The work is well and truly being put in at underage level, and that will pay dividends in years to come. Just not now, with all the clashes.

“Our minor side is a really strong team, they are maybe favourites for that the All-Ireland semi-final,” she smiles. “If we had maybe three or four of those players, it would be a big, massive help. They are really good players.

We have to work with what we have though and unfortunately we are struggling numbers-wise, quality-wise. We’ll just keep going and try our best. 

“Maybe we knew the past couple of years that it was coming, girls saying, ‘Ah yeah, maybe I’ll hang on for one more year, one more year’.

“But this year maybe about 10 of them went of once, eight or nine of them are starters and if you take that out of any team, it is a lot to deal with.”

Understandably it’s tough on the players that are trucking away, but Courtney thinks of the new management team of the helm too. Treanor took the reins in January, and is joined by Ciaran Murphy and Adan Treanor.

Source: Monaghan LGFA/Twitter.

“Unfortunately for the management too, it was hard on them coming in,” she adds.

“It’s Niall’s first year, Ciaran would be new to ladies football this year and Adam would have been with [2018 All-Ireland intermediate club finalists] Emmett Óg. He knew a bit about ladies football.

“It was them trying to get to know us, to get to know the players and get them in. They were probably contacting people who have been here before for a long time and asking questions, ‘Are they coming, are they not coming?’

For a long time we didn’t know what kind of team we were going to have. It took a good few months before we got up and running properly. That was probably a big thing in the league as well, which maybe relegated us too.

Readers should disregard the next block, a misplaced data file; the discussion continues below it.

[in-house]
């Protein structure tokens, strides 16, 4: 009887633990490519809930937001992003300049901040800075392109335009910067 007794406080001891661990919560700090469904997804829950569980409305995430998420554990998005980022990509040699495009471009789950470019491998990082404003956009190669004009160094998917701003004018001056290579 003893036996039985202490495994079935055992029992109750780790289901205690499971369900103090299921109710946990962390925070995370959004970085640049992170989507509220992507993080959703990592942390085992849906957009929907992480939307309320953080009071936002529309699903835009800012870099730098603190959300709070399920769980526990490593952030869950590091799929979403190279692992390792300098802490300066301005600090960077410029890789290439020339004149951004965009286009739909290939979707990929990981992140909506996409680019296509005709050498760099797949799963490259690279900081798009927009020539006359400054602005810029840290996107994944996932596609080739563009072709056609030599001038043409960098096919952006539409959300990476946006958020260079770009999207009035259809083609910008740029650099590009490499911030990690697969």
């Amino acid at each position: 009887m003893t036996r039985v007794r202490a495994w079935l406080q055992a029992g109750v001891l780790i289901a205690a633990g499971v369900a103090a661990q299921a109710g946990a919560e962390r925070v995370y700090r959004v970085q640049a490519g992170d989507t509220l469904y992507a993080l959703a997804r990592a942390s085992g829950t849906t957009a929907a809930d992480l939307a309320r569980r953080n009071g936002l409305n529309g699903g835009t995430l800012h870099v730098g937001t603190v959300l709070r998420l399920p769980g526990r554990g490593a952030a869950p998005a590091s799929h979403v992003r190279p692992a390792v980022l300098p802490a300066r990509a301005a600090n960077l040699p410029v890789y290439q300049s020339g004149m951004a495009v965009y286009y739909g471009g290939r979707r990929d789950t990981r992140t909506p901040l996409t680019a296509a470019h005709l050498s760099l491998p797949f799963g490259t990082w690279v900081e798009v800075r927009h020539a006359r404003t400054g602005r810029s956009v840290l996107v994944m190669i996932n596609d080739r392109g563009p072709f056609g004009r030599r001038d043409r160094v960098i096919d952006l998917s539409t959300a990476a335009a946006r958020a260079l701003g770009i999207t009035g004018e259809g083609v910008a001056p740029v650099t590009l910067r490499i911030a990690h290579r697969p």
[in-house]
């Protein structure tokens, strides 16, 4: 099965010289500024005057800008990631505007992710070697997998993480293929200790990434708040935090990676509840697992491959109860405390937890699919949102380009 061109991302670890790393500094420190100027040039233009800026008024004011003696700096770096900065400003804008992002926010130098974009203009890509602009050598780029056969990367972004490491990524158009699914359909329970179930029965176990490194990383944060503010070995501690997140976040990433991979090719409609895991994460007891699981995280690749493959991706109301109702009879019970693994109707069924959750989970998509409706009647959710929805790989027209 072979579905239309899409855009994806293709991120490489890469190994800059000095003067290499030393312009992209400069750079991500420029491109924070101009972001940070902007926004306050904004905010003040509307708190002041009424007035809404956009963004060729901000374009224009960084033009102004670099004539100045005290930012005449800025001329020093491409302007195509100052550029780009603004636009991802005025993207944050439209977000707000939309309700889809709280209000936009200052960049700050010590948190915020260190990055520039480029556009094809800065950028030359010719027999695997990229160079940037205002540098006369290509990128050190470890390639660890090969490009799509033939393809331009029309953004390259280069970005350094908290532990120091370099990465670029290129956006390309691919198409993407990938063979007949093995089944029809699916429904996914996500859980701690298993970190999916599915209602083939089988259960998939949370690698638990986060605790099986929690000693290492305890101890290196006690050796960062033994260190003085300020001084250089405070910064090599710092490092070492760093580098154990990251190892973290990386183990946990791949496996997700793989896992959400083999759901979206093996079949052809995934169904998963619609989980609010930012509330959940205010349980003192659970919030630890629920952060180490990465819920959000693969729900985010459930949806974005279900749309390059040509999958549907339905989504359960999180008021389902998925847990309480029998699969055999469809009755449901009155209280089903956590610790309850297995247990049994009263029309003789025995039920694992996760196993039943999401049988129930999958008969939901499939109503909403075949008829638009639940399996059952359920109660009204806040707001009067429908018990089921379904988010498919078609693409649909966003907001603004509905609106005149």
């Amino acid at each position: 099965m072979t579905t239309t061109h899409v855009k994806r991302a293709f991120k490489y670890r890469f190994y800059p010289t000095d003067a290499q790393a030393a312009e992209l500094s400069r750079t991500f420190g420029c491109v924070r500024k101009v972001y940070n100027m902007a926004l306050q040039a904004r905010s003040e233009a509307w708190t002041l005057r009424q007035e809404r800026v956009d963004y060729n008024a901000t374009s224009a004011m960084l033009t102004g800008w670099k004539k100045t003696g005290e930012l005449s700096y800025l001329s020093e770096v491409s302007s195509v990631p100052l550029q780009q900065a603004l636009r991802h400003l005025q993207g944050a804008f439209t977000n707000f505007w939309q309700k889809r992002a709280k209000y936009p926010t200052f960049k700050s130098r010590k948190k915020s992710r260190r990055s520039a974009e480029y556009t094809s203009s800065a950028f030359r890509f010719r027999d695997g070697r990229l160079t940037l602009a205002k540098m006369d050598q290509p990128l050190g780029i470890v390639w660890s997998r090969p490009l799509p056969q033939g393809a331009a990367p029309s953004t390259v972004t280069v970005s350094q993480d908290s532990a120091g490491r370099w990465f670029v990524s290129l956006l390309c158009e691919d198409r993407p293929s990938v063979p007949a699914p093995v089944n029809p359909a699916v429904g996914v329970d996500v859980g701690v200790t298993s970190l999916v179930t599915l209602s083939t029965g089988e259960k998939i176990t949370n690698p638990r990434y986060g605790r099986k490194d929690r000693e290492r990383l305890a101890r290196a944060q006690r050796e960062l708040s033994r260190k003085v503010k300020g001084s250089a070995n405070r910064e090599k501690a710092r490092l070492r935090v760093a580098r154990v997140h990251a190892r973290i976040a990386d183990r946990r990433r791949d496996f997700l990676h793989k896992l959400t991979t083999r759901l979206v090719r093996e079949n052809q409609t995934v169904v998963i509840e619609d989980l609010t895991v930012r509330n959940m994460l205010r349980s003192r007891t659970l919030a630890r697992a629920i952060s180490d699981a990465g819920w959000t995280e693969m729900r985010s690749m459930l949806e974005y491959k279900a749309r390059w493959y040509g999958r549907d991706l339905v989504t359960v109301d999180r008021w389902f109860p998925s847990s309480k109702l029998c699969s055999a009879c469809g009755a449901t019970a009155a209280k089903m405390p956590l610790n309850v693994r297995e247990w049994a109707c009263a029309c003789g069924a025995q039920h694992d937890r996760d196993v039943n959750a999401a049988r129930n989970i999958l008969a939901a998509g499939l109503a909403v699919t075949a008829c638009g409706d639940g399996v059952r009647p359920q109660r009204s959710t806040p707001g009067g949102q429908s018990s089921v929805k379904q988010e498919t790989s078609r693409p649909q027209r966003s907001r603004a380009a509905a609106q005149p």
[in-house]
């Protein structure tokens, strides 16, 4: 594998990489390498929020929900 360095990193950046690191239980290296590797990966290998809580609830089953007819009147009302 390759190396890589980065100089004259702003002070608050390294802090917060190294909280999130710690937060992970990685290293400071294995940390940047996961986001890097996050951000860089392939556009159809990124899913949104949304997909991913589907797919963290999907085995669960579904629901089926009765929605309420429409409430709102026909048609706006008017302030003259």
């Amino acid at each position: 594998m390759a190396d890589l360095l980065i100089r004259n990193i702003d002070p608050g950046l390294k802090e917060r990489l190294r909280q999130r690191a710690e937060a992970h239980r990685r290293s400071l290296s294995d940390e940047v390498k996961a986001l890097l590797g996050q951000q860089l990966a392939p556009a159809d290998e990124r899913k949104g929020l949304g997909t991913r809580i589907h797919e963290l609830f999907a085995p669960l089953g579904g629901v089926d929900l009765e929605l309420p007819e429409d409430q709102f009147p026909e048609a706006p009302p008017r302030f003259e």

“This past while, we knew what we were dealing with so we were able to continue on with what we had.”

Of the four Courtney sisters, who are synonymous with ladies football in Monaghan, just Cora and Rosemary — the youngest — are on the panel this year.

She understands the others’ decisions to step back and pursue other things in life, but Courtney, who works in a creche, is firmly committed to the cause and doesn’t see herself going down another avenue anytime soon. 

“At the minute, no. I’m a home bird,” she laughs. “I wouldn’t be one for holidays or anything like that.

“I’ll be about for another maybe… I don’t know how long I’ll be about for, but another few years anyway.”

The senior counties represented at the 2019 TG4 All-Ireland championship launch.

Source: Eóin Noonan/SPORTSFILE

With the club scene back in full flow and kingpins Donaghmoyne targeting another successful championship kicking off the end of August, Courtney is more than happy to be in the thick of it all and for everything to be all go again. 

She’s reluctant to talk too much about club, she’d rather focus on Monaghan and the job at hand in that regard. The league and the Ulster championship are in the past, it’s all about the All-Ireland series, and overwriting the pain of the past few months.

“The Ulster semi-final, we were very disappointed against Armagh,” Courtney sighs.

“We were going in there so confident, we prepared so well and we were going, ‘We can actually do this’. After 10,15 minutes, the game was over basically. We did battle hard back.

“Now with Waterford, we got to see them on Facebook live in the Munster final and on TV against Dublin,” she concludes on an optimistic note.

“We’ve got to see them twice, they mightn’t have got to see us so maybe that’s a bit of an advantage in our hands. The fact that they have to travel to Monaghan too a week after playing Dublin will maybe help us as well.”

Maybe, just maybe.